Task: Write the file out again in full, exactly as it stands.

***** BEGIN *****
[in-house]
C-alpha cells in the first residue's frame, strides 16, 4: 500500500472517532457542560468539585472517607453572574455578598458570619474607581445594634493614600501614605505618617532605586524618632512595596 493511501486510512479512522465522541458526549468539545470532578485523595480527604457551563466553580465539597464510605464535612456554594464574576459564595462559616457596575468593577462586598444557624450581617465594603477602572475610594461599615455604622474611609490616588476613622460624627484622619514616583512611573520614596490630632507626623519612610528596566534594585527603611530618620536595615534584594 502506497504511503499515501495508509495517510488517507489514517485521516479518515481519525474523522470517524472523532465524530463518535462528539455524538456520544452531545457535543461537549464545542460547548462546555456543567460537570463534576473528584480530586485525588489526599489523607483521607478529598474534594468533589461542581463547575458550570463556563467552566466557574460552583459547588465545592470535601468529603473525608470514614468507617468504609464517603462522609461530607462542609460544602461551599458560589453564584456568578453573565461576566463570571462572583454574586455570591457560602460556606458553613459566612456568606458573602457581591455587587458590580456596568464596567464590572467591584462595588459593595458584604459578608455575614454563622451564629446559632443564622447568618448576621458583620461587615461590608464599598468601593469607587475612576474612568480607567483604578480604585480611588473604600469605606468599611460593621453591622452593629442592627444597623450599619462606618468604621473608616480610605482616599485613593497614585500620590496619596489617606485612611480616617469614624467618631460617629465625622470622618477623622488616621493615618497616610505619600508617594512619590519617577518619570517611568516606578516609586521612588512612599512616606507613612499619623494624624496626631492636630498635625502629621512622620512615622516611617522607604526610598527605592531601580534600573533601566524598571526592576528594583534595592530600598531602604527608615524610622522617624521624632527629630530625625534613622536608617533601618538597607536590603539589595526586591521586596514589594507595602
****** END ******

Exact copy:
[in-house]
C-alpha cells in the first residue's frame, strides 16, 4: 500500500472517532457542560468539585472517607453572574455578598458570619474607581445594634493614600501614605505618617532605586524618632512595596 493511501486510512479512522465522541458526549468539545470532578485523595480527604457551563466553580465539597464510605464535612456554594464574576459564595462559616457596575468593577462586598444557624450581617465594603477602572475610594461599615455604622474611609490616588476613622460624627484622619514616583512611573520614596490630632507626623519612610528596566534594585527603611530618620536595615534584594 502506497504511503499515501495508509495517510488517507489514517485521516479518515481519525474523522470517524472523532465524530463518535462528539455524538456520544452531545457535543461537549464545542460547548462546555456543567460537570463534576473528584480530586485525588489526599489523607483521607478529598474534594468533589461542581463547575458550570463556563467552566466557574460552583459547588465545592470535601468529603473525608470514614468507617468504609464517603462522609461530607462542609460544602461551599458560589453564584456568578453573565461576566463570571462572583454574586455570591457560602460556606458553613459566612456568606458573602457581591455587587458590580456596568464596567464590572467591584462595588459593595458584604459578608455575614454563622451564629446559632443564622447568618448576621458583620461587615461590608464599598468601593469607587475612576474612568480607567483604578480604585480611588473604600469605606468599611460593621453591622452593629442592627444597623450599619462606618468604621473608616480610605482616599485613593497614585500620590496619596489617606485612611480616617469614624467618631460617629465625622470622618477623622488616621493615618497616610505619600508617594512619590519617577518619570517611568516606578516609586521612588512612599512616606507613612499619623494624624496626631492636630498635625502629621512622620512615622516611617522607604526610598527605592531601580534600573533601566524598571526592576528594583534595592530600598531602604527608615524610622522617624521624632527629630530625625534613622536608617533601618538597607536590603539589595526586591521586596514589594507595602